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The Little Book of Scientific Principles, Theories and Things

3.75  ·  Rating details ·  65 Ratings  ·  9 Reviews

The Little Book of Scientific Principles, Theories, & Things explains 175 laws, principles, equations, theories and things that form the foundations of science. It features all the great names in science, including Pythagoras, Galileo, Newton, Darwin, and Einstein, as well as more recent contributors such as Rachel Carson, James Lovelock, and Stephen Hawking.

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Paperback, 224 pages
Published April 25th 2006 by Sterling (first published June 1st 2005)
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James
A fun and interesting light read. The author sums up, as the title says, over 175 'scientific principles, theories, and things' from the 6th century BC to the 21st century (it was published in 2005.)
I'd have given it more stars, but I caught a significant error in a subject I know, which makes me wonder whether there are more in areas I don't know as well (he described the hydrogen isotope tritium as having 2 protons and one neutron. He got protons and neutrons backward - two protons would make
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Norah Jones
May 06, 2011 rated it really liked it  ·  review of another edition
The chronology makes the material much more interesting than it would be if arranged according to a plan of, say, like principles of mathematics. At first I didn't like how short all the references were, but then I realized that I would likely not have kept on reading if the entries had been longer. And since I read it I have realized how many references in the world I had been missing - in particular, the Turing test must have come across my path now a dozen times since I have finished the book ...more
Bruce
Dec 18, 2009 rated it it was ok
This is a difficult book to read, but not for the usual reasons. First of all, the collection of items is brilliant. For that Mr. Verma gets 4*. But the discussions are all over the map ranging from mediocre to abominable. I should caveat this by saying I am a physicist and so I am holding the content to my standard of discussion. Mr. Verma's discussion may be good for a non-scientist but I cannot rate that and I also cannot give the hypothesis much credence. So for content he gets 0*.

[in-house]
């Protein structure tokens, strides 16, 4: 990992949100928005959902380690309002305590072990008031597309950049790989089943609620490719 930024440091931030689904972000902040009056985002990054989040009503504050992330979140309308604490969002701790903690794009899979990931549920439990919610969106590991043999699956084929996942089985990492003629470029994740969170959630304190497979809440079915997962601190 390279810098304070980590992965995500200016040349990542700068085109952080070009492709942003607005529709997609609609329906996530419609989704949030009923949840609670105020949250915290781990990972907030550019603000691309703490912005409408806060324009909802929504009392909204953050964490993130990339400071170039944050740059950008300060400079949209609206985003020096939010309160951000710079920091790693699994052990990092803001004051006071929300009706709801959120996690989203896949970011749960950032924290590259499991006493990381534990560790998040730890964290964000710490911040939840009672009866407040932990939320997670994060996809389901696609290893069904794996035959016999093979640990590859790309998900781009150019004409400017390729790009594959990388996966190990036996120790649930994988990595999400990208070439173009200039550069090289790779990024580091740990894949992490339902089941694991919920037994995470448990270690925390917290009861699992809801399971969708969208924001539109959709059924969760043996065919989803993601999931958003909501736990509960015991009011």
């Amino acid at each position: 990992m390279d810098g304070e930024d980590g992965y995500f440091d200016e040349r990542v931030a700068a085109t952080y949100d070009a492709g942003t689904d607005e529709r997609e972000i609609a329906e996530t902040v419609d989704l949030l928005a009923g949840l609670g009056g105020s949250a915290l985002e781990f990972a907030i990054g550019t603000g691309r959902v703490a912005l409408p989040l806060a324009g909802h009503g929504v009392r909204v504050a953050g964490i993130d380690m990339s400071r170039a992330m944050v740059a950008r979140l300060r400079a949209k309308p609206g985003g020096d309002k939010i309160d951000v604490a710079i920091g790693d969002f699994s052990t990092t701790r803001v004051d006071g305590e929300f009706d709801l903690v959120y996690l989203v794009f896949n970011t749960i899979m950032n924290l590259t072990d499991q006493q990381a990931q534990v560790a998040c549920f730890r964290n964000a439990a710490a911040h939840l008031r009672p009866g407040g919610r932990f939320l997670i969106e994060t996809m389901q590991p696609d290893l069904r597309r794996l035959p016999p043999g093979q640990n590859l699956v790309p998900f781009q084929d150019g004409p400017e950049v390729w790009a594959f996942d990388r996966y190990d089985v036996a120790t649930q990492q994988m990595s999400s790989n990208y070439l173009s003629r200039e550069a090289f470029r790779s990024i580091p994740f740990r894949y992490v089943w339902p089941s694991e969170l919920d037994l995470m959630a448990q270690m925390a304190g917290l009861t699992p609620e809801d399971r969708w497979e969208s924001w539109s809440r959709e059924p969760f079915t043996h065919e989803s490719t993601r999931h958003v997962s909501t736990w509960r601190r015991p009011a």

One of th
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Rowland
Aug 11, 2009 rated it liked it
Shelves: science, non-fiction
Don't expect to actually learn anything scientific from this book. It consists of one page summaries of scientific discoveries over the past 2000 years.

What it does do is make you aware of the amazing strides man has made in understanding the world. Its beyond imagining the ingenuity these scientists/thinkers had in being able to observe the workings of the universe.
Max
Feb 06, 2013 rated it really liked it
Shelves: 7th-grade
This book was very interesting and informative. It shows many great discoveries. My favorite of these is Nuclear Fission, discovered 1938 in Germany. "...The Uranium nucleus, after absorbing a neutron, had split into two roughly equal pieces, Barium and Krypton..." also, when the atomic number is even, it is a stable element. when the atomic number is odd, is is an unstable, radioactive element.
Mario Streger
Jul 06, 2014 rated it it was amazing
This book was really a finding. With short description of many scientific achievements ordered as a time line this book was a real pleasure to be read. You can read one or two pages every now and then, and at the end you have the big picture of science throughout human history.
Claudinei Santos
Jan 02, 2014 rated it really liked it
Very good book, although has only a small detail about subjects addressed it can good tip for initial search for great science range.
Audrey
Jun 18, 2013 rated it it was amazing  ·  review of another edition
Shelves: science
I like it. Good book to reference some general concepts.
Emad
Feb 27, 2014 rated it it was amazing  ·  review of another edition
Really love this book.
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